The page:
Originally published at S. J. Chambers. You can comment here or there.
The new VanderMeer anthology was released today.
I am happy to announce that today sees the birth of a wonderfully bizarre and beautiful anthology: Thackery T. Lambshead’s Cabinet of Curiosities, edited by Ann and Jeff VanderMeer, and which is available for purchase here. This book is already an LA Times recommended summer reading selection, and features over 60 pieces of art, including four originals by Hellboy’s Mike Mignola and two original sculptures by Jake von Slatt. In addition to that, it is chalk full of fine writing by some of my favorite writers. You can find a table of contents here.
What’s it about? Well:
“After the death of Dr. Thackery T. Lambshead at his house in Wimpering-on-the-Brook, England, a remarkable discovery was unearthed: the remains of an astonishing cabinet of curiosities. Many of these artifacts, curios, and wonders related to anecdotes and stories in the doctor’s personal journals. Others, when shown to the doctor’s friends, elicited further tales from a life like no other. Thus, in keeping with the bold spirit exemplified by Dr. Lambshead and his exploits, we now proudly present highlights from the doctor’s cabinet, reconstructed not only through visual representations but also through exciting stories of intrigue and adventure. A carefully selected group of popular artists and acclaimed, bestselling authors has been assembled to bring this cabinet of curiosities to life.
An independent follow-up to the cult classic The Thackery T. Lambshead Pocket Guide to Eccentric & Discredited Diseases, a Hugo Award and World Fantasy Award finalist…
Contributors include Holly Black, Greg Broadmore, Ted Chiang, John Coulthart, Rikki Ducornet, Amal El-Mohtar, Minister Faust, Jeffrey Ford, Lev Grossman, N.K. Jemisin, Caitlin R. Kiernan, China Mieville, Mike Mignola, Michael Moorcock, Alan Moore, Garth Nix, Naomi Novik, James A. Owen, Helen Oyeyemi, J.K. Potter, Cherie Priest, Ekaterina Sedia, Jan Svankmajer, Rachel Swirsky, Carrie Vaughn, Jake von Slatt, Tad Williams, Charles Yu, and many more.”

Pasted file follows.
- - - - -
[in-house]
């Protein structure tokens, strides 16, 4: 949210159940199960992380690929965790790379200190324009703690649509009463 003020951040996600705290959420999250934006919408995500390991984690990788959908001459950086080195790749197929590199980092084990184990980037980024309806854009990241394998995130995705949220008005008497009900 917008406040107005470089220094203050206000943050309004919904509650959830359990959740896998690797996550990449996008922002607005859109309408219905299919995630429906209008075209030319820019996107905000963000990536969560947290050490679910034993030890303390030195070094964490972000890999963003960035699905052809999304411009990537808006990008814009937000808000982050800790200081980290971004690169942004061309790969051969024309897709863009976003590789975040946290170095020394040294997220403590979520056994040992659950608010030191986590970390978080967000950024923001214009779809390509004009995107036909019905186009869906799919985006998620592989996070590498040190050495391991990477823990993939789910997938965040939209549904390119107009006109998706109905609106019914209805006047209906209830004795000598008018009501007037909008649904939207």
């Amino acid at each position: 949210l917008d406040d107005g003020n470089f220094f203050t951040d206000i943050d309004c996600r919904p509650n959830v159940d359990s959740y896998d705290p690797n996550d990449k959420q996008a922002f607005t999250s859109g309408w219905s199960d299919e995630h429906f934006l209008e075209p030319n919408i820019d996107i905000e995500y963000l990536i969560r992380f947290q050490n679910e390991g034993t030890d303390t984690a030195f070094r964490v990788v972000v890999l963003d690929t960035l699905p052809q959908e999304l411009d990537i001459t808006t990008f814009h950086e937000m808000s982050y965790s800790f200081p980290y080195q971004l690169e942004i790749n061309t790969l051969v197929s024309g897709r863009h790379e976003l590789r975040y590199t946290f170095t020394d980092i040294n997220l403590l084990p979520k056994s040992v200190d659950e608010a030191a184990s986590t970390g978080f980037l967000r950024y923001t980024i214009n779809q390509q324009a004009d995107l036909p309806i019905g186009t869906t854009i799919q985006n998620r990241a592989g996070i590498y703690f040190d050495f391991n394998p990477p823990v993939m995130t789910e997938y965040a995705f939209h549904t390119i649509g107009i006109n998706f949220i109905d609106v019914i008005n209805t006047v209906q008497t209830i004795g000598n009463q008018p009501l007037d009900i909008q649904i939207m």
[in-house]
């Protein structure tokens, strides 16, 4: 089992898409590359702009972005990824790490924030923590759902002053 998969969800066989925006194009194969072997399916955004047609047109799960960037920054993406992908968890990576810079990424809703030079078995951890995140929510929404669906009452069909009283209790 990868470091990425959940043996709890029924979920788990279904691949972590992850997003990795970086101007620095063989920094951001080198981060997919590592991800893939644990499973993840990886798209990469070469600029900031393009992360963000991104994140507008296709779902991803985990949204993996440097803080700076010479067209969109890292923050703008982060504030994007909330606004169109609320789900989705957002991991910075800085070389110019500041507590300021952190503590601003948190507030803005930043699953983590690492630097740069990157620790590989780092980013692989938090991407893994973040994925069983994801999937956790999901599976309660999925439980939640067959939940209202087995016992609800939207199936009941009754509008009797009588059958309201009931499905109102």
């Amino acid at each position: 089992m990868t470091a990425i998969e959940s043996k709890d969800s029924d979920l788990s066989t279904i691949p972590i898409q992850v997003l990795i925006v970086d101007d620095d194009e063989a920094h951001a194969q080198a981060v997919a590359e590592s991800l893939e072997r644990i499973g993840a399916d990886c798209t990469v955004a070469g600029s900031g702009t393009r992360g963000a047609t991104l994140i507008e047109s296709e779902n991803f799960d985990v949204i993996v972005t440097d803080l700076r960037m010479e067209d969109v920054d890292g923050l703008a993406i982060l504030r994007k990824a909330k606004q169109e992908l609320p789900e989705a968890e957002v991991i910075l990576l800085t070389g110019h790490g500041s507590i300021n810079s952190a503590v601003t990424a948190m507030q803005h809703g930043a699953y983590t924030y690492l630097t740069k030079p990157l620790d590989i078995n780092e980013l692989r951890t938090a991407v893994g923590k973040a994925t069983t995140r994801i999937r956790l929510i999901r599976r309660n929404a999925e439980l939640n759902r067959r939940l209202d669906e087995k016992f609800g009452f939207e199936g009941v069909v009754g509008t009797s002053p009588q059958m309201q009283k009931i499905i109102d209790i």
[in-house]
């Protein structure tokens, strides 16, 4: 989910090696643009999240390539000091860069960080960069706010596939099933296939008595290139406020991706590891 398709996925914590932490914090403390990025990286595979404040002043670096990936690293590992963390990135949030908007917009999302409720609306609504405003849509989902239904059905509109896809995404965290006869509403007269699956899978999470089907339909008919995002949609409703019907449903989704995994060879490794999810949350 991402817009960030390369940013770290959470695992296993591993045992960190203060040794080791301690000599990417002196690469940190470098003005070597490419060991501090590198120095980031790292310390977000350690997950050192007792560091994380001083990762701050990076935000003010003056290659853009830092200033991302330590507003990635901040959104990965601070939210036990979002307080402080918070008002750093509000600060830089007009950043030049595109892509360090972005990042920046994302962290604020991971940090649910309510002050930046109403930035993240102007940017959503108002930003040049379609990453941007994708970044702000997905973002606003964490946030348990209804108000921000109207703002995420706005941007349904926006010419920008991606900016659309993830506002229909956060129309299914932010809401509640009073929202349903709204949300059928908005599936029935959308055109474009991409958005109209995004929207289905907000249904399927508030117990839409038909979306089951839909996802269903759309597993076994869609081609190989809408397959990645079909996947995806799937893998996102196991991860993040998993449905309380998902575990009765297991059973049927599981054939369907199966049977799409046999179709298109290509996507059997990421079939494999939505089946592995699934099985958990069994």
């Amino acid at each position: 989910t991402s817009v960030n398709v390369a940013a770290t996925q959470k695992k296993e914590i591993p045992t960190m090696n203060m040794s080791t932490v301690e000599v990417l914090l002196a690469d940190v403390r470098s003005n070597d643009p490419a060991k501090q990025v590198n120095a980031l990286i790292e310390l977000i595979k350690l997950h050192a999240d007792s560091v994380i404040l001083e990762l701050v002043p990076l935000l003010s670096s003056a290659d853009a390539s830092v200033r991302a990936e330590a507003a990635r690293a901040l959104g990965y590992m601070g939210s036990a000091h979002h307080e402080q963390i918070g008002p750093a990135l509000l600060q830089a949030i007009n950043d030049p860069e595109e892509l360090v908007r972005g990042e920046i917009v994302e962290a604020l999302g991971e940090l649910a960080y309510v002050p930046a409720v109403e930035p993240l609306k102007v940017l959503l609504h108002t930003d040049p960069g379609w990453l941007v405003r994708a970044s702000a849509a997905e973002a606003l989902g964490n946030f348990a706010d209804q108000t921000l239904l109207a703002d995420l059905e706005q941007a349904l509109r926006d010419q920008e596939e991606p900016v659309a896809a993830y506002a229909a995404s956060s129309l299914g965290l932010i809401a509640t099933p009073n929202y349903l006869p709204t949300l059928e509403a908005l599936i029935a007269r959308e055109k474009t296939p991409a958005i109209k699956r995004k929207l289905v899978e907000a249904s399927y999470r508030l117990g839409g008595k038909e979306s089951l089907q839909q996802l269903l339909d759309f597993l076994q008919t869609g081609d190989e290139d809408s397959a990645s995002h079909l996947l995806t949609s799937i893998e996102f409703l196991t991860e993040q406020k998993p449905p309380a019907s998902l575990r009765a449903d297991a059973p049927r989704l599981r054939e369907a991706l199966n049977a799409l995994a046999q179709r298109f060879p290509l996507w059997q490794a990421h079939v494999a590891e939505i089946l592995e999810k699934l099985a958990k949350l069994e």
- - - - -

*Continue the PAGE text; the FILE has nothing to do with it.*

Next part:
Not only is this book an object d’art, but it is also my first anthology sale. My story “Dr. Lambshead’s Dark Room,” relays my visit to the good doctor in 2000 for treatment of my Poepathy, an experience that not only cured me, but inspired my later writings on Poe, like “The Poe Bug.” It has mesmerism, photography, and a lot of Poe-nerd artifacts for the Poe-nerd heart.
Nice Exposure, auto-portrait by S. J. Chambers
I wrote this story over a few months last summer: the rough draft in Tallahassee, miraculously between weddings and Steampunky stuff, and took it to Nice to polish up, and hoped-to-God the relaxing down-time of the Rivera would help me synthesize the effect I was going for. I thought surely here, where Scott and Zelda Fitzgerald once roamed, and where inevitably my street was haunted by the headless Isadora Duncan, I’d be inspired. But, the one morning when I stayed in to finish it, I found I had no clue how the Dark Room worked. So, rather than tear my hair out, I decided to screw around and pretend to be Cindy Sherman next to the flat’s picturesque window. What developed on my Canon was the image to the left.
Besides some cropping, this is an untouched photo. It really disturbed me, because I looked like I was leaving myself, or imploding with energy. Those two thoughts sent me musing, and the following words developed on the page:
“We continued through the hallway, and the will-o’-the-wisps grew brighter as we walked through the cabinet until we entered a dark chamber, empty but with the exception of two worn Louis XVI chairs.
‘Ah, now we can really begin.’
He sat in one chair and gestured for me to occupy the other. The will-o’-the-wisps floated out of our hands and hovered between our eyes. They undulated, glowing and dimming in tune with my heartbeat that swooshed through my ears.
‘I want you to watch the wisps,’ he whispered, ‘and tell me: Have you experienced these following symptoms: soaring soul, existential exigency, speaking in cryptically symbolic metaphor, vertigo caused by sublimity, vision heightened by chiaroscuro, dead-dwelling, or head-swelling?’
‘Yes,’ I said.
‘Hmmmm. . . .’ His disbelieving expression ebbed into a dare-to-hope.
The two will-o’-the-wisps glowed blindingly blue and I became dizzy and hot, and the doctor and the wisps became double-exposed, and somehow I was split twain by the sides until there were two of me. One sat in front of Lambshead and the undulating wisps, while the other, conscious and seeing, was free to traverse the room.
‘Do you suffer from daydreaming reflex with reveries that include blackbirds, scents of an unseen censor, or aberrant alliterative applications?’
Beady eyes glowed from the wisps, and wings fluttered by my ears. I smelled dried flowers and cut grass, upturned earth and the fading waft of fabric softener. I looked at my sitting-self in the chair and heard her indolent ‘Yes.’
‘What else do you see?’
Collage of illustrations included in the Cabinet.
I finished the story up that day, and sent it off.
If you are curious about what exactly I saw, and what the Doctor did to me, you’ll have to pick up a copy of Lambshead’s, but that is the VH-1 Behind The Scenes of this story.
But, all of that aside, even if I were not involved in this book I’d be dying to add it to my collection. The art is stunning, the stories unique and interesting, and the character of Lambshead himself is so enigmatic that I hope there is more about him down the line.